Ophan is an installation incorporating a physically restrained, customized hexacopter as a mechanized cantor, flying and reciting all 28 verses of chapter 1 from the biblical book of Ezekiel.
When Ophan is at rest, with no people present at the center of the space, the hexacopter softly hums, whispers, or even sings to itself (its favorite song is “Someone to Watch Over Me”). When a presence is detected in the space, the hexacopter’s rotors turn on and it takes flight, struggling against the cables that restrain it, singing and gesturing its way through all the biblical verses mentioned above, as sung in Hebrew in the Yemenite tradition by the Cantor Dan Jacobi. The Yemenite style of Cantorial singing-chanting (cantillation) is monotonous – that is, there is no melody, rather a droning recitation similar to other eastern musical traditions. The cantor who recorded the verses for Ophan tuned his voice to the pitch of the buzzing generated by the hexacopter’s rotors, so that they create a harmonized droning sound when combined.
At random intervals during the flight, Ophan’s chanting is interrupted by a live broadcast of the Israeli Defense Force radio station (Galei Zahal). When the broadcast takes over, Ophan’s gestures change as well, it wildly flashes its lights and enters a semi-epileptic seizure. Ophan is in the air only for a short while, and thus takes many flights to finish reciting the entire chapter as it usually manages only 3-4 verses before landing again.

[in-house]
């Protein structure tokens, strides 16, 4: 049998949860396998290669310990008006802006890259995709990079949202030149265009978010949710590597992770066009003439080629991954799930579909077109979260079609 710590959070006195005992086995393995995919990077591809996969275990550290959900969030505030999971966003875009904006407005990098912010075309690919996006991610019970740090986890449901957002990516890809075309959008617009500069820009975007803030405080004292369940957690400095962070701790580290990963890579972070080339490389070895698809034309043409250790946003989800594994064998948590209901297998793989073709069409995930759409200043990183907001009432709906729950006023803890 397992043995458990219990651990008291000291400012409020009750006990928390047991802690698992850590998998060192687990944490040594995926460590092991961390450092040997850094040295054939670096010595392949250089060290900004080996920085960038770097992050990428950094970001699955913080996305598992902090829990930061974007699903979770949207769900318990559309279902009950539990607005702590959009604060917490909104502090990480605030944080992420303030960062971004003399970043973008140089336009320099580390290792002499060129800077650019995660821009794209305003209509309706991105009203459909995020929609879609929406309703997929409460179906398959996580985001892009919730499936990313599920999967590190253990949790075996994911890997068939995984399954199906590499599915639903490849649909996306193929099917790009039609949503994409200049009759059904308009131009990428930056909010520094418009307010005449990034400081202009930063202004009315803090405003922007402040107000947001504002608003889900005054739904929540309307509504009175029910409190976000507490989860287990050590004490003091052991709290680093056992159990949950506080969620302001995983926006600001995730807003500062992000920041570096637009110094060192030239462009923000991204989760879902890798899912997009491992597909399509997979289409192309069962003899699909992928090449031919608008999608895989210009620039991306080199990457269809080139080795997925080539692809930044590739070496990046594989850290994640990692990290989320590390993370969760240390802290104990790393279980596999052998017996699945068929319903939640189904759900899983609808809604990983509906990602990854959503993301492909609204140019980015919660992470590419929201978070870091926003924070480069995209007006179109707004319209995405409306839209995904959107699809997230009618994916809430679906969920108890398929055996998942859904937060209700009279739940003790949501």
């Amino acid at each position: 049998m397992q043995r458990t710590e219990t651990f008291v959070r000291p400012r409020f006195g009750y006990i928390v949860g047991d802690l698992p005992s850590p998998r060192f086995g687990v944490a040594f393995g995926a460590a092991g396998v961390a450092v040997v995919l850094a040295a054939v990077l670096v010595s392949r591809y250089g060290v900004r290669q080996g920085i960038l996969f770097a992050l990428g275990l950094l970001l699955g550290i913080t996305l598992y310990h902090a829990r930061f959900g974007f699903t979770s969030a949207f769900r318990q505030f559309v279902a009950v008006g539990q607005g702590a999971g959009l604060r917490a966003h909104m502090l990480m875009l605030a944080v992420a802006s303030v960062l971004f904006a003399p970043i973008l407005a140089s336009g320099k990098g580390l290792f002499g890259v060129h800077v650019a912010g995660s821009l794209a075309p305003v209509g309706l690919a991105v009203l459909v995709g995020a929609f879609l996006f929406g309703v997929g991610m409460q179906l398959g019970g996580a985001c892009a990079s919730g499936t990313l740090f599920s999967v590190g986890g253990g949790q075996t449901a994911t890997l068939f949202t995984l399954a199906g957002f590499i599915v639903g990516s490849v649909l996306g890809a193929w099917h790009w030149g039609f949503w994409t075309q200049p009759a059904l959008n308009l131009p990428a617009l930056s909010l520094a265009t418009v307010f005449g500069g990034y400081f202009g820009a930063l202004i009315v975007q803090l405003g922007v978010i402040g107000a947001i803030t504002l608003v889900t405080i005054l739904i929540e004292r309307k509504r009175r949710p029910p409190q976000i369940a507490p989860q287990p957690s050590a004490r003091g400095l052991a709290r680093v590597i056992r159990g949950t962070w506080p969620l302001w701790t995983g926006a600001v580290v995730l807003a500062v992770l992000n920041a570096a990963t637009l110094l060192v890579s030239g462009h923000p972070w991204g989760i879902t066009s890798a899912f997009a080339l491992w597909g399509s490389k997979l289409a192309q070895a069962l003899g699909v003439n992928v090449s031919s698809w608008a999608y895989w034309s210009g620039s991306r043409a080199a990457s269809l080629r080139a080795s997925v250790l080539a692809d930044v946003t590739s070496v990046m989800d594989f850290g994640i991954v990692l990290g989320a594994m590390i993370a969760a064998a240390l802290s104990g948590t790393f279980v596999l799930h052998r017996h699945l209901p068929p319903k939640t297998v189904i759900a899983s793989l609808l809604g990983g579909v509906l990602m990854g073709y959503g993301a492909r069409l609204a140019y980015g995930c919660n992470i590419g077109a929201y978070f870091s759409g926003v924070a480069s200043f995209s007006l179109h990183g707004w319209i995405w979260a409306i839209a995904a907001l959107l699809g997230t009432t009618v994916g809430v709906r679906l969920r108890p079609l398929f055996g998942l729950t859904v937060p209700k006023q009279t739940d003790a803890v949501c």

Ezekiel 1 is one of the main roots for a branch of Jewish Mysticism called “Merkabah mysticism”. This name refers to the esoteric tradition concerned with achieving visions of the chariot of god and it’s component angels, usually via a shamanic out-of-body experience. The installation is named after one of these angels in particular – the “Ophan” (a spoked wheel in hebrew). The Ophan as described by Ezekiel is essentially a mechanical being, a flying entity that is a wheel within a wheel, both of whose rims are covered with eyes. It is remotely driven by the spirit of an anthropomorphic angel, the Cherubim, that is “within it”.
Documentation video of a full “session”:
Installation with custom made hexacopter, control, power and sensing equipment, custom software, speaker, and lights; 2014
Special thanks: Andy Trench: hexacopter skeleton assembly; Brian Dimmock: limb fabrication; Allan Visocheck: LED assembly and arduino programming; Dan Jacobi: Ezekiel vocals; Ehsan Ghoreishi: singing and additional vocals; Special thanks to Yoni Goldstein, Dr Sangyun Lee, Greg Bailey, Daniel Davidovsky, the Assor family and Caroline Stevens.
15' x 15' x 12'